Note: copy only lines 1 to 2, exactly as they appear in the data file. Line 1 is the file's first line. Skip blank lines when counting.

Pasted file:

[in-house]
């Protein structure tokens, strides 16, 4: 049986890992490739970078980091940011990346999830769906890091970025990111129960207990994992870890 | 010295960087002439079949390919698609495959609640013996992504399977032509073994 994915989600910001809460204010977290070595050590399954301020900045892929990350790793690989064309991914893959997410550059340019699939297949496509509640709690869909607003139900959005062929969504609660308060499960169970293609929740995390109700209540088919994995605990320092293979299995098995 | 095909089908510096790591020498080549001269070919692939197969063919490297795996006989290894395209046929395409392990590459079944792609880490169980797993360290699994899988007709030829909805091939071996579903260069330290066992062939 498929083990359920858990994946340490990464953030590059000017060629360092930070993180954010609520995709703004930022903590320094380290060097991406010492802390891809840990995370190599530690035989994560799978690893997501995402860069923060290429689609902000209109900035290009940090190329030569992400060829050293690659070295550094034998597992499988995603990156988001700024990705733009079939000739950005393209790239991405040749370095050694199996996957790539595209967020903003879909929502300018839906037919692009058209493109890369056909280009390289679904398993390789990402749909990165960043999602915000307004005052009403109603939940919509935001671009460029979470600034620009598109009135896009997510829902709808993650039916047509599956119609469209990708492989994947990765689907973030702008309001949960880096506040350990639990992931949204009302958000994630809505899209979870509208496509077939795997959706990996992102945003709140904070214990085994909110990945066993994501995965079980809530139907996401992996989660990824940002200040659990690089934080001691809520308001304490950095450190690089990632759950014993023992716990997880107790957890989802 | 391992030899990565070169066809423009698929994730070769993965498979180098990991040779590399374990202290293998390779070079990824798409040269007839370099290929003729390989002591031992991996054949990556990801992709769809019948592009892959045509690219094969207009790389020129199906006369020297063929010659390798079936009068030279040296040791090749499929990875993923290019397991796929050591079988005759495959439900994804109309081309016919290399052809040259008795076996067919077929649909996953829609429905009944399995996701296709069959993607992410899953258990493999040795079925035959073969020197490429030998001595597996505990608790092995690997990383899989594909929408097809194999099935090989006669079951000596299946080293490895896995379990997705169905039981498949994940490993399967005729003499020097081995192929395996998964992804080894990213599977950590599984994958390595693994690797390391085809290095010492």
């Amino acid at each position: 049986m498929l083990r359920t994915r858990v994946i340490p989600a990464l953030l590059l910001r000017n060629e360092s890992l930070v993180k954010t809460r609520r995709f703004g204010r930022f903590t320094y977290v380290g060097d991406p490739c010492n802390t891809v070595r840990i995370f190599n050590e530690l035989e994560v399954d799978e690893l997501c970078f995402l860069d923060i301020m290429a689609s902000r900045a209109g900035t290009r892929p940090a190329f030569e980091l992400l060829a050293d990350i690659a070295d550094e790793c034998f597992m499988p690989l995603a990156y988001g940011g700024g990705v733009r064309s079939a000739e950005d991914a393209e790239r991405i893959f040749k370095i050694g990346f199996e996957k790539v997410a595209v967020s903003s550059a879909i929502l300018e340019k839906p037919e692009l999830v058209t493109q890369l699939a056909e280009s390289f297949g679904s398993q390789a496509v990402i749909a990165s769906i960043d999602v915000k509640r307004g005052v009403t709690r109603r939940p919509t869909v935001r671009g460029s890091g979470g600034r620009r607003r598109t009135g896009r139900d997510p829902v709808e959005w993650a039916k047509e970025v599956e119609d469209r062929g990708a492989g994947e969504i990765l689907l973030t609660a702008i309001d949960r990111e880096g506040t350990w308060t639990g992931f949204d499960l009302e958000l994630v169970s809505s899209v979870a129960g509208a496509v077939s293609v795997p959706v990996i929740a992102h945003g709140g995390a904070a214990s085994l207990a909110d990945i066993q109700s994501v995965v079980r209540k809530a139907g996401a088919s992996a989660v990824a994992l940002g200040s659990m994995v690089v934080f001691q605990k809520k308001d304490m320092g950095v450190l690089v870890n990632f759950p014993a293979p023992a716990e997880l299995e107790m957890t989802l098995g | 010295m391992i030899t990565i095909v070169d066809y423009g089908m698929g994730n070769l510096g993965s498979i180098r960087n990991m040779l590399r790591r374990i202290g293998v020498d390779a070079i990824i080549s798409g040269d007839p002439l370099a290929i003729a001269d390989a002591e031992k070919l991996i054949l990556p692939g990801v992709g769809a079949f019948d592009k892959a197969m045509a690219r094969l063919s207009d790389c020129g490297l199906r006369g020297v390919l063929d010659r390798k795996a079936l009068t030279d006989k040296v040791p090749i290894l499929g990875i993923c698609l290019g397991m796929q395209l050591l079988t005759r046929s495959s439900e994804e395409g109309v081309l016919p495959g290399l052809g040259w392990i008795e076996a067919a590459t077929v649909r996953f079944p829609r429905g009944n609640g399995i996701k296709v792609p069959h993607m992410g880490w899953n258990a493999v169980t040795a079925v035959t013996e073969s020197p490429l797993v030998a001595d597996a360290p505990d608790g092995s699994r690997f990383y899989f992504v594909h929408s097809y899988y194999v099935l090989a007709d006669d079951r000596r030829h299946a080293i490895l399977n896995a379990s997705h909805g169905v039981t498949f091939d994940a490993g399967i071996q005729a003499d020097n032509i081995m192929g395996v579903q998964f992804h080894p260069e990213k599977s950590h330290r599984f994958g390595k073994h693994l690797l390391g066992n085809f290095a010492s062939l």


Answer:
[in-house]
């Protein structure tokens, strides 16, 4: 049986890992490739970078980091940011990346999830769906890091970025990111129960207990994992870890 | 010295960087002439079949390919698609495959609640013996992504399977032509073994 994915989600910001809460204010977290070595050590399954301020900045892929990350790793690989064309991914893959997410550059340019699939297949496509509640709690869909607003139900959005062929969504609660308060499960169970293609929740995390109700209540088919994995605990320092293979299995098995 | 095909089908510096790591020498080549001269070919692939197969063919490297795996006989290894395209046929395409392990590459079944792609880490169980797993360290699994899988007709030829909805091939071996579903260069330290066992062939 498929083990359920858990994946340490990464953030590059000017060629360092930070993180954010609520995709703004930022903590320094380290060097991406010492802390891809840990995370190599530690035989994560799978690893997501995402860069923060290429689609902000209109900035290009940090190329030569992400060829050293690659070295550094034998597992499988995603990156988001700024990705733009079939000739950005393209790239991405040749370095050694199996996957790539595209967020903003879909929502300018839906037919692009058209493109890369056909280009390289679904398993390789990402749909990165960043999602915000307004005052009403109603939940919509935001671009460029979470600034620009598109009135896009997510829902709808993650039916047509599956119609469209990708492989994947990765689907973030702008309001949960880096506040350990639990992931949204009302958000994630809505899209979870509208496509077939795997959706990996992102945003709140904070214990085994909110990945066993994501995965079980809530139907996401992996989660990824940002200040659990690089934080001691809520308001304490950095450190690089990632759950014993023992716990997880107790957890989802 | 391992030899990565070169066809423009698929994730070769993965498979180098990991040779590399374990202290293998390779070079990824798409040269007839370099290929003729390989002591031992991996054949990556990801992709769809019948592009892959045509690219094969207009790389020129199906006369020297063929010659390798079936009068030279040296040791090749499929990875993923290019397991796929050591079988005759495959439900994804109309081309016919290399052809040259008795076996067919077929649909996953829609429905009944399995996701296709069959993607992410899953258990493999040795079925035959073969020197490429030998001595597996505990608790092995690997990383899989594909929408097809194999099935090989006669079951000596299946080293490895896995379990997705169905039981498949994940490993399967005729003499020097081995192929395996998964992804080894990213599977950590599984994958390595693994690797390391085809290095010492």